Lead in Drinking Water: Washington

Protocols for Lead in Water Sampling at Child Care Centers

Children are most susceptible to the effects of lead because their bodies are still undergoing development and they tend to absorb more lead from the environment. The adverse health effects of lead exposure include reduced IQ and attention span, learning disabilities, poor classroom performance, hyperactivity, behavioral problems, impaired growth, and hearing loss.

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1. Confirm that this is a drinking water test for schools to stay in compliance with the new Washington regulations (House Bill 1139, also known as the Bruce Speight Protect Children from Being Exposed to Lead in School Drinking Water Act).

2. Make sure the scheduled visit is early in the morning, to ensure that first-draw samples are taken.

3. Jobs cannot be scheduled during Mondays if the facility does not operate during the weekend.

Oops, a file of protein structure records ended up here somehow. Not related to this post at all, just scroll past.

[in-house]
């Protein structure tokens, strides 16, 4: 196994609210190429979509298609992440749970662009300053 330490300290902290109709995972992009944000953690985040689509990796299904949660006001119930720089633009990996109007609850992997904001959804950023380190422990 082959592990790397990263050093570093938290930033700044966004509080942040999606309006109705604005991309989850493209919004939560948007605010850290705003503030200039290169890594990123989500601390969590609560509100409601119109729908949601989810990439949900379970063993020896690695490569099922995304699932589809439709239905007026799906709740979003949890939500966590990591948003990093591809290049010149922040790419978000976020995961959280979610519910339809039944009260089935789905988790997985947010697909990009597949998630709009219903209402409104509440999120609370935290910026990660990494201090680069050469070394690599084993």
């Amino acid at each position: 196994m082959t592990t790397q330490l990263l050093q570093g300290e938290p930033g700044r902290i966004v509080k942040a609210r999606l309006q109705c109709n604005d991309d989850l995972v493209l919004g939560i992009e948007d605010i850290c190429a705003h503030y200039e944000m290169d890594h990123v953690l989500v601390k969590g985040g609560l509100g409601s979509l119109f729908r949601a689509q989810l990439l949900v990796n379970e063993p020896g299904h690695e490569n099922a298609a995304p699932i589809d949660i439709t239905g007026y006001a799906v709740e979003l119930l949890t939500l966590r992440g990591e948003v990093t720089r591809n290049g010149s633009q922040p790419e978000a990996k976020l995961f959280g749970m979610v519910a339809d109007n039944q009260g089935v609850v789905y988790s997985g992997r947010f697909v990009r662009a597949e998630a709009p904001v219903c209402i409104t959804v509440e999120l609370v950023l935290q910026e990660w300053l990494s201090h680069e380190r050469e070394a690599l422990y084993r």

1. Ensure that all samples taken are 1st draw, unless specified prior to the project. Use a 250mL, wide-mouth plastic bottle for sampling.

2. The chain of custody must be filled out by hand.

3. Do not remove the aerator form the fixture at any time during the sampling process.

4. Only sample cold water.


1. If samples are above 5 parts per billion (ppb), then results are to be communicated to the parents and students of the school.

2. A re-test must be conducted after remediation measures are taken.

3. Results must be submitted to the Washington Department of Health.

4. Results are regulated.

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More information on testing and the house bill.

Water Testing

House Bill 1139